There are hundreds of these kinds of verses scattered throughout the Bible.  They tell us that God is in control.  In addition to these explicit statements we see this truth illustrated by many examples in the Bible.

Do you remember the great testimony of Joseph in Genesis?  He was abused by his brothers, sold into slavery, falsely charged with rape, and forgotten for years in the prison system.  After he got out of prison and met his brothers for the first time in years they thought he would exact revenge.  Yet, Joseph said,

“Don’t be afraid. Am I in the place of God? 20 You intended to harm me, but God intended it for good to accomplish what is now being done, the saving of many lives. (Genesis 50:20)

Think through the scriptures and the stories of Abraham, Moses, Ruth, Tamar, David, Elijah, Elisha, Jeremiah, Jonah, Daniel, Job and so many more.  All of these people discovered that in spite of difficult times, God was working for their good and His glory.  Of course, the best example of this principle is Jesus.  In spite of the bitter rejection, cruel beatings and tragic death, God was working through these things for our good.

The second thing the Bible tells us is that God loves us. In the verses that follow our text, Paul argues,

“What, then, shall we say in response to this? If God is for us, who can be against us? 32 He who did not spare his own Son, but gave him up for us all—how will he not also, along with him, graciously give us all things? 33 Who will bring any charge against those whom God has chosen? It is God who justifies. 34 Who is he that condemns? Christ Jesus, who died—more than that, who was raised to life—is at the right hand of God and is also interceding for us. 35 Who shall separate us from the love of Christ? Shall trouble or hardship or persecution or famine or nakedness or danger or sword?”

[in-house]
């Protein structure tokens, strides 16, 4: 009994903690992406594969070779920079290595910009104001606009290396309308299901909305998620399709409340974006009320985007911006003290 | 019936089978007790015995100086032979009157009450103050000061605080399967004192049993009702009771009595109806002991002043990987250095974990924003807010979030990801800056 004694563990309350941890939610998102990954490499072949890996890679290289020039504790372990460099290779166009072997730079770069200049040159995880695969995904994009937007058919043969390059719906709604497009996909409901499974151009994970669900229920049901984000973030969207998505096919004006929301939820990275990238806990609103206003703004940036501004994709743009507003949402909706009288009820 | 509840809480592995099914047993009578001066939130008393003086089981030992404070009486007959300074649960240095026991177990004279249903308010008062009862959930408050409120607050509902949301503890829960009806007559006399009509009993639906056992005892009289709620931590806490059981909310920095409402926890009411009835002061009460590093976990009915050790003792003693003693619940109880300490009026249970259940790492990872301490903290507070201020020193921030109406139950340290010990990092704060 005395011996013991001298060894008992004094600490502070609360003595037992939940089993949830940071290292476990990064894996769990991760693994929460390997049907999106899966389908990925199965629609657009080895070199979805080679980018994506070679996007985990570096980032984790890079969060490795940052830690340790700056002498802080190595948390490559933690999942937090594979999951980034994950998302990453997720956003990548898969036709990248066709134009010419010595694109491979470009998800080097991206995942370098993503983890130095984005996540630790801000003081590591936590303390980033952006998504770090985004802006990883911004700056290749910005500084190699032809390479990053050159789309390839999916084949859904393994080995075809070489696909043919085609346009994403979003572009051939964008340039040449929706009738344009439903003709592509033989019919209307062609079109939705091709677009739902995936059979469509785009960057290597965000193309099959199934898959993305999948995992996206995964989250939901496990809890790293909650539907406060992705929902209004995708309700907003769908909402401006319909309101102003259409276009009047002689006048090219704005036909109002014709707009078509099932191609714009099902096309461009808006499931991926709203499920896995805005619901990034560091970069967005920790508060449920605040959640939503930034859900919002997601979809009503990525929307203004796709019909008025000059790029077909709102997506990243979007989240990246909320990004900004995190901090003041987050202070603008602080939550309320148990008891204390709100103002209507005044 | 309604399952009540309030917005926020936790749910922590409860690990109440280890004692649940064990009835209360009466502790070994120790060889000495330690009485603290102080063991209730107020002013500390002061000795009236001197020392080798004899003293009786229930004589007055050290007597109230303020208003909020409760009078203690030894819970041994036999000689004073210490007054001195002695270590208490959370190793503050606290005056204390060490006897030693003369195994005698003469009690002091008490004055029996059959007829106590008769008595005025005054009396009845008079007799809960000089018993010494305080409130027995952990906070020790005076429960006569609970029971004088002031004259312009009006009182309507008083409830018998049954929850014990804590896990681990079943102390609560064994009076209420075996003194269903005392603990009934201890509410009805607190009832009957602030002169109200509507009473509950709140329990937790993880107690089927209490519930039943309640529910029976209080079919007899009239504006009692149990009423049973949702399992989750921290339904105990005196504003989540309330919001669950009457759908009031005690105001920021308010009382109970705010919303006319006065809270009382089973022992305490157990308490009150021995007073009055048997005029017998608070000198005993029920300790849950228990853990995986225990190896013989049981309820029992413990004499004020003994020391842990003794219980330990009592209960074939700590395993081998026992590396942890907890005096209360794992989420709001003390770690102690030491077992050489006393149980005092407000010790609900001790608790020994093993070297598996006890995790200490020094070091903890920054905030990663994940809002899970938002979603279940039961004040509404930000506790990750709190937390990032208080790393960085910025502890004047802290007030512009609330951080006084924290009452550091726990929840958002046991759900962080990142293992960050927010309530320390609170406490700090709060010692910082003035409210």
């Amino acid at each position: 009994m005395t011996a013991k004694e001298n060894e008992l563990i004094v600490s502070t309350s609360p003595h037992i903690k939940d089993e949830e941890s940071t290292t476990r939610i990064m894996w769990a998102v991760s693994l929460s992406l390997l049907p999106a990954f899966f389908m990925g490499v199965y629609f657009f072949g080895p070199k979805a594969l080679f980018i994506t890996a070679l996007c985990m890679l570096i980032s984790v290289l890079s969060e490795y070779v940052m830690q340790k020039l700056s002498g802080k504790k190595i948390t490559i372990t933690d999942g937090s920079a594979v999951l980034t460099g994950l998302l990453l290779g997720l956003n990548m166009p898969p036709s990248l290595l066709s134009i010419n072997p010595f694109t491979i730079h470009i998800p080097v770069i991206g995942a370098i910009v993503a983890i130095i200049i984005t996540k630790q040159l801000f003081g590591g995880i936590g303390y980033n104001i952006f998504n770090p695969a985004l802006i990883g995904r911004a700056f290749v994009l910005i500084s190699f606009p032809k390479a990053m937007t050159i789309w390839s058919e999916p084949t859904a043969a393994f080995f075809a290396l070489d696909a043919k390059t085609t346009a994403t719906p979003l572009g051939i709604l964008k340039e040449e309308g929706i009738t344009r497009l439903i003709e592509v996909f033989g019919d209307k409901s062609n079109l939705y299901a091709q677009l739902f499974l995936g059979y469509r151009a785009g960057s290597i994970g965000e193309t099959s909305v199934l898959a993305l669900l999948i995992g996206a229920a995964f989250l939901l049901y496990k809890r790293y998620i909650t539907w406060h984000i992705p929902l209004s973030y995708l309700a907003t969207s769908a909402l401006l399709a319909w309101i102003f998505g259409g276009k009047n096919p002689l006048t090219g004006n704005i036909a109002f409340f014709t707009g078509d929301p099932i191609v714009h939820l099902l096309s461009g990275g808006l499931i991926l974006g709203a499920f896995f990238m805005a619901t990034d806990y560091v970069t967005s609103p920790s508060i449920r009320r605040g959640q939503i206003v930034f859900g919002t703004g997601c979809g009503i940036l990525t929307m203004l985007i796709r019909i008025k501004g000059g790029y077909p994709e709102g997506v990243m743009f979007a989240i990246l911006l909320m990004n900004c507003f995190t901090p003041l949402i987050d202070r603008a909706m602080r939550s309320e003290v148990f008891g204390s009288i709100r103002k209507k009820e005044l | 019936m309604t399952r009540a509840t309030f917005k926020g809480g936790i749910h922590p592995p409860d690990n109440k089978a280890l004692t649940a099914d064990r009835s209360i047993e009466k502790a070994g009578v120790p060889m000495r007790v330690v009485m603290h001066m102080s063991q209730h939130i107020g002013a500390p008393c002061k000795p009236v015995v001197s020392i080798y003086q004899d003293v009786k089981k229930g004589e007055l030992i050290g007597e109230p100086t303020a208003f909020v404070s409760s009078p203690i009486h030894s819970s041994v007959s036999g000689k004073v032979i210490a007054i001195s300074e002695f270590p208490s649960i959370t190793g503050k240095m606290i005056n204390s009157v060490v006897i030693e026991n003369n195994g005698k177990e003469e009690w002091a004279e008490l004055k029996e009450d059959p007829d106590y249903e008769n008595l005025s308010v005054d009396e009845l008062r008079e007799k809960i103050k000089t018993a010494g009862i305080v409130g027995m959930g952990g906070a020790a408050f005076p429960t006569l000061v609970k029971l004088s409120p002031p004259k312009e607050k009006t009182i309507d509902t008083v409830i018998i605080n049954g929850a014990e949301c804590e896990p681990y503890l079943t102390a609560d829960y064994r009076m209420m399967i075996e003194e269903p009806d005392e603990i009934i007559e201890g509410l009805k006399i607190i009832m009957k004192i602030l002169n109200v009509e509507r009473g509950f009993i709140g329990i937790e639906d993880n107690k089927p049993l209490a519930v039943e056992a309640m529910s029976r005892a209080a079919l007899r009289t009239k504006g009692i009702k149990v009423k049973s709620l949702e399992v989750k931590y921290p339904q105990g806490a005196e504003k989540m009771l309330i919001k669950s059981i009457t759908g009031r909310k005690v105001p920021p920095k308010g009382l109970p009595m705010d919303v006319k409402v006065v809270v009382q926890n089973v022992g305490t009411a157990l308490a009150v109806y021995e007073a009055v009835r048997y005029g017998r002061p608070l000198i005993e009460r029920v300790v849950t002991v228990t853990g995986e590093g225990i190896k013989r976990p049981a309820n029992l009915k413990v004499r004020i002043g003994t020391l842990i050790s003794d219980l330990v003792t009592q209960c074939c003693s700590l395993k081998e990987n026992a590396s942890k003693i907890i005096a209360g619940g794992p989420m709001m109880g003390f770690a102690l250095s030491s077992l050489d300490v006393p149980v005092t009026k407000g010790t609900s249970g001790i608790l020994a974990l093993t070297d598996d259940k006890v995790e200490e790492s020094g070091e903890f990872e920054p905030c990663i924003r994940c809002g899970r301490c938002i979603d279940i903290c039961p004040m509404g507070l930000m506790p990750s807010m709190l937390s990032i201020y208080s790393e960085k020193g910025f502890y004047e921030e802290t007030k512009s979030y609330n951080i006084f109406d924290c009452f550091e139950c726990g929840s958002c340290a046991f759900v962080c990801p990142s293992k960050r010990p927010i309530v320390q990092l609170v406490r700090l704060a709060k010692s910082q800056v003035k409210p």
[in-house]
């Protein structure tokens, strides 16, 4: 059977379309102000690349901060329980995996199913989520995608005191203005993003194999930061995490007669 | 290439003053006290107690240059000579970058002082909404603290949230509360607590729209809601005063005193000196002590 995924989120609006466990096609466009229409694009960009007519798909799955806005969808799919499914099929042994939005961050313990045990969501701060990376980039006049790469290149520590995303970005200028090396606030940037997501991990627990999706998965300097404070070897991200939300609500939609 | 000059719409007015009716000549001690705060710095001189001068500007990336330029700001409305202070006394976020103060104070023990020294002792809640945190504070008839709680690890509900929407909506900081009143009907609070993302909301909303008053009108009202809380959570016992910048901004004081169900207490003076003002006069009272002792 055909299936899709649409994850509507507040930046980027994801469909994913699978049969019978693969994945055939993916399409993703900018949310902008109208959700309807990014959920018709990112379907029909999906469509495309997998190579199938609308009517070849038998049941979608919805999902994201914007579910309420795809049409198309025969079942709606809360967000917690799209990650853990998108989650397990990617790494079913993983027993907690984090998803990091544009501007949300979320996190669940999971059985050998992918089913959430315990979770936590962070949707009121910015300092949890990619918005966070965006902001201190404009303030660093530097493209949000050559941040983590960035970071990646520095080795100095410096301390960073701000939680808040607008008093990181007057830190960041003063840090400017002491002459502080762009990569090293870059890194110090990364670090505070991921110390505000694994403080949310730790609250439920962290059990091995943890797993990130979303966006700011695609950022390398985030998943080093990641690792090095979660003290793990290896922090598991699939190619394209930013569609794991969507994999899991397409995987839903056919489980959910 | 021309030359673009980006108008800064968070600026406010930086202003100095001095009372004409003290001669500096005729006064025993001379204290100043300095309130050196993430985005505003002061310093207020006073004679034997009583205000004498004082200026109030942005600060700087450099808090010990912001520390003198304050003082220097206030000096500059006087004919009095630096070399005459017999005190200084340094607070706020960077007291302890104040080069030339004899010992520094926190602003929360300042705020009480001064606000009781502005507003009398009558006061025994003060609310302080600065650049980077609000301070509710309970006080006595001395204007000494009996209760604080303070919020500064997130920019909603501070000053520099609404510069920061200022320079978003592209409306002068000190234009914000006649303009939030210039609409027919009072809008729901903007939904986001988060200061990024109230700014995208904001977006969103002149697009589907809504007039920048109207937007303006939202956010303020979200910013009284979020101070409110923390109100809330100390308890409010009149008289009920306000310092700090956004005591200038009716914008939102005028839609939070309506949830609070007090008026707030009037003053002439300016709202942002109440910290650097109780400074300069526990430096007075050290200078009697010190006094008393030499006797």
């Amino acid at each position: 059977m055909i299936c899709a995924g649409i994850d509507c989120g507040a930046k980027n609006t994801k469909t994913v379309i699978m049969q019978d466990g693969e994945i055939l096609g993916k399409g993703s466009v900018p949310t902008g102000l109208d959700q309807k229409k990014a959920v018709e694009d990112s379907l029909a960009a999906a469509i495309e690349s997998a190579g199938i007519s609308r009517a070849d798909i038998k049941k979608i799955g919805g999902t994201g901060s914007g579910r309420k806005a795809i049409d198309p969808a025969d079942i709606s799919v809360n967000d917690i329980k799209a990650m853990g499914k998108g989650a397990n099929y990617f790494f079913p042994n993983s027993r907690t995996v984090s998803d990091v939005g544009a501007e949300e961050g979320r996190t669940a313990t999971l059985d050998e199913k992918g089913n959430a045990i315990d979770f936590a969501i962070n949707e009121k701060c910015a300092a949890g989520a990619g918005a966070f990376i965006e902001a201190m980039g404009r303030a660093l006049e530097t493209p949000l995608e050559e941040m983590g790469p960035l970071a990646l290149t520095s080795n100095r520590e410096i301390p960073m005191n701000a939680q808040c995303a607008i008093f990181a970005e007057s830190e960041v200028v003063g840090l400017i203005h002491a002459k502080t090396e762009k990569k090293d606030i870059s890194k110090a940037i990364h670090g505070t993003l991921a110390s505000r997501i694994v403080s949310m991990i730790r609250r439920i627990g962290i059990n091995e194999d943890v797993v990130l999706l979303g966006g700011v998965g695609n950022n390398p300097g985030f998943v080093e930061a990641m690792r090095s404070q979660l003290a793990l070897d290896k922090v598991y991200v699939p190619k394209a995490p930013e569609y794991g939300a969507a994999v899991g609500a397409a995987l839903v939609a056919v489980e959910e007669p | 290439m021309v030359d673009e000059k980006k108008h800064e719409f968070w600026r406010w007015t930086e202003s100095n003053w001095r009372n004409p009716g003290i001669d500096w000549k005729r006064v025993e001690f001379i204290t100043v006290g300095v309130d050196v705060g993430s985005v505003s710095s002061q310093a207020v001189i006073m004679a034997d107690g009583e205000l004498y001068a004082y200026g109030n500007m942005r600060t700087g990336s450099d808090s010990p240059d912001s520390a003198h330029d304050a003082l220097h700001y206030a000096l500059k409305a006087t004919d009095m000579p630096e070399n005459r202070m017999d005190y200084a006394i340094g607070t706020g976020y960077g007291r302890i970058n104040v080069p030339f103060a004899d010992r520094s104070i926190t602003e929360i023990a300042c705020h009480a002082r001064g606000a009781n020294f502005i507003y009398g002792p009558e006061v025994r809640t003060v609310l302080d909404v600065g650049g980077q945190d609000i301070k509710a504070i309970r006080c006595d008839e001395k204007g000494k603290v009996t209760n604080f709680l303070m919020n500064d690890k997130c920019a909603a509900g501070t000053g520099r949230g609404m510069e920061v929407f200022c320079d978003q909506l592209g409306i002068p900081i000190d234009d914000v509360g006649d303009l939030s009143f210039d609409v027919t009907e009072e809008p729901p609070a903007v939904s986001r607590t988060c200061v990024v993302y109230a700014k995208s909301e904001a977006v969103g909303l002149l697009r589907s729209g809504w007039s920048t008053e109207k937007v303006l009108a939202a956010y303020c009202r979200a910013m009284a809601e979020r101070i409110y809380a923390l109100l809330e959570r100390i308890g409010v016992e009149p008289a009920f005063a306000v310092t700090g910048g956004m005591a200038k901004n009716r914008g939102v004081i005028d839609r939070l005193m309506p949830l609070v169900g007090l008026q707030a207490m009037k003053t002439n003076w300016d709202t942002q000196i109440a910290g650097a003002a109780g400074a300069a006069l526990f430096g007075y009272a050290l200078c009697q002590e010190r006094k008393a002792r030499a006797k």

The argument is very simple: God has proved His love in giving us His Son.  If God is in control (and He is) and since He has already invested heavily in us through Christ (thus proving His love), then we need to know God is not going to let anything ‘bad’ happen to us.

The final way we “know” is by personal experience. Our personal experience is always the most potent testimony we have.  It may not be the most reliable testimony, but it is the most powerful testimony.

We do not have to look very far back in our lives to see a host of circumstances that just seemed to “work out”.  We can recount times when we said, “I don’t think I can make it through this” but we found a seemingly supernatural strength helping us. We can see that the times our faith grew the most was when the times were most difficult.  We can look back and see that our hearts were enlarged because of our own times of suffering.

We can “know” that God is working in and through our lives because of the promises of the Bible, the examples of the Bible, the evidence of God’s love, and our own personal experience.